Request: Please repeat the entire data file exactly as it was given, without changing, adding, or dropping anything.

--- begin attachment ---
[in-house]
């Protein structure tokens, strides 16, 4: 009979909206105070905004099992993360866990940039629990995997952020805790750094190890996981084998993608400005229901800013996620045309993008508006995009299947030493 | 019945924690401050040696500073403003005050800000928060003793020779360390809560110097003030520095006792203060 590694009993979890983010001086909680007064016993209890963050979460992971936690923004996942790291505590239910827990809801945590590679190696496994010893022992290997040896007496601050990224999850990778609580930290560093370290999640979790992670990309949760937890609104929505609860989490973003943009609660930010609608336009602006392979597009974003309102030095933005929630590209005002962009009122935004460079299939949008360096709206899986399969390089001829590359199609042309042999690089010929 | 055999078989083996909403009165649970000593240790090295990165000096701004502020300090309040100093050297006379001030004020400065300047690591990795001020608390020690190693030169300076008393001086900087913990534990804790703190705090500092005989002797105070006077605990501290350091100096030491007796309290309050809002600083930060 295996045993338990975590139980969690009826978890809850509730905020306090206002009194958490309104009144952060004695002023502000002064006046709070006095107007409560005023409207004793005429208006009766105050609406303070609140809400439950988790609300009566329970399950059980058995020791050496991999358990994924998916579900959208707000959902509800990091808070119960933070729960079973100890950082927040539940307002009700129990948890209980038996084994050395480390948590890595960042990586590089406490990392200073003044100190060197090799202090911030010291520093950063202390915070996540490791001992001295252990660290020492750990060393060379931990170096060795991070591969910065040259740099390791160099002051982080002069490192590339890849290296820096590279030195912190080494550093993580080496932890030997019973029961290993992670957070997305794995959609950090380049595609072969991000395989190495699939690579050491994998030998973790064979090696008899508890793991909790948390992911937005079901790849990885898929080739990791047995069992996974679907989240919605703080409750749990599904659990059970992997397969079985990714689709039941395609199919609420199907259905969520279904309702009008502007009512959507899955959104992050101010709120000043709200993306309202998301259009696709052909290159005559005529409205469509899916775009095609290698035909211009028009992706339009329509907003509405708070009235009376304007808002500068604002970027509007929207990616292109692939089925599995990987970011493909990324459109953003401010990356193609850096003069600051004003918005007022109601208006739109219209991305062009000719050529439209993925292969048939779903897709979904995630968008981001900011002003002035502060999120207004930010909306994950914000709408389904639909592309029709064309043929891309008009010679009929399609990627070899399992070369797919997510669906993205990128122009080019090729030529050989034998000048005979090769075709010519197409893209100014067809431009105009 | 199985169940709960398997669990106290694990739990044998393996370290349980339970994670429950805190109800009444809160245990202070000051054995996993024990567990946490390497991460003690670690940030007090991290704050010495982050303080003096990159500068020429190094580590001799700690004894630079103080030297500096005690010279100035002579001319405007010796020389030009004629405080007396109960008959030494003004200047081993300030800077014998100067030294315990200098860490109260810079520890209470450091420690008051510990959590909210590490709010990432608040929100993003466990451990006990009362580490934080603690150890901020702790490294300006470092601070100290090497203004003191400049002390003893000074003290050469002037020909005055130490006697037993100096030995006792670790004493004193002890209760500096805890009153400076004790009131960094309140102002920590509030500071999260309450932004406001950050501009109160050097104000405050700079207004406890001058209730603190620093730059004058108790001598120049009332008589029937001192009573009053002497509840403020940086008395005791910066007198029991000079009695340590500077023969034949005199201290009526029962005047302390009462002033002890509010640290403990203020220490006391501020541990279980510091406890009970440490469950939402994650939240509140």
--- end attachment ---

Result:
[in-house]
């Protein structure tokens, strides 16, 4: 009979909206105070905004099992993360866990940039629990995997952020805790750094190890996981084998993608400005229901800013996620045309993008508006995009299947030493 | 019945924690401050040696500073403003005050800000928060003793020779360390809560110097003030520095006792203060 590694009993979890983010001086909680007064016993209890963050979460992971936690923004996942790291505590239910827990809801945590590679190696496994010893022992290997040896007496601050990224999850990778609580930290560093370290999640979790992670990309949760937890609104929505609860989490973003943009609660930010609608336009602006392979597009974003309102030095933005929630590209005002962009009122935004460079299939949008360096709206899986399969390089001829590359199609042309042999690089010929 | 055999078989083996909403009165649970000593240790090295990165000096701004502020300090309040100093050297006379001030004020400065300047690591990795001020608390020690190693030169300076008393001086900087913990534990804790703190705090500092005989002797105070006077605990501290350091100096030491007796309290309050809002600083930060 295996045993338990975590139980969690009826978890809850509730905020306090206002009194958490309104009144952060004695002023502000002064006046709070006095107007409560005023409207004793005429208006009766105050609406303070609140809400439950988790609300009566329970399950059980058995020791050496991999358990994924998916579900959208707000959902509800990091808070119960933070729960079973100890950082927040539940307002009700129990948890209980038996084994050395480390948590890595960042990586590089406490990392200073003044100190060197090799202090911030010291520093950063202390915070996540490791001992001295252990660290020492750990060393060379931990170096060795991070591969910065040259740099390791160099002051982080002069490192590339890849290296820096590279030195912190080494550093993580080496932890030997019973029961290993992670957070997305794995959609950090380049595609072969991000395989190495699939690579050491994998030998973790064979090696008899508890793991909790948390992911937005079901790849990885898929080739990791047995069992996974679907989240919605703080409750749990599904659990059970992997397969079985990714689709039941395609199919609420199907259905969520279904309702009008502007009512959507899955959104992050101010709120000043709200993306309202998301259009696709052909290159005559005529409205469509899916775009095609290698035909211009028009992706339009329509907003509405708070009235009376304007808002500068604002970027509007929207990616292109692939089925599995990987970011493909990324459109953003401010990356193609850096003069600051004003918005007022109601208006739109219209991305062009000719050529439209993925292969048939779903897709979904995630968008981001900011002003002035502060999120207004930010909306994950914000709408389904639909592309029709064309043929891309008009010679009929399609990627070899399992070369797919997510669906993205990128122009080019090729030529050989034998000048005979090769075709010519197409893209100014067809431009105009 | 199985169940709960398997669990106290694990739990044998393996370290349980339970994670429950805190109800009444809160245990202070000051054995996993024990567990946490390497991460003690670690940030007090991290704050010495982050303080003096990159500068020429190094580590001799700690004894630079103080030297500096005690010279100035002579001319405007010796020389030009004629405080007396109960008959030494003004200047081993300030800077014998100067030294315990200098860490109260810079520890209470450091420690008051510990959590909210590490709010990432608040929100993003466990451990006990009362580490934080603690150890901020702790490294300006470092601070100290090497203004003191400049002390003893000074003290050469002037020909005055130490006697037993100096030995006792670790004493004193002890209760500096805890009153400076004790009131960094309140102002920590509030500071999260309450932004406001950050501009109160050097104000405050700079207004406890001058209730603190620093730059004058108790001598120049009332008589029937001192009573009053002497509840403020940086008395005791910066007198029991000079009695340590500077023969034949005199201290009526029962005047302390009462002033002890509010640290403990203020220490006391501020541990279980510091406890009970440490469950939402994650939240509140």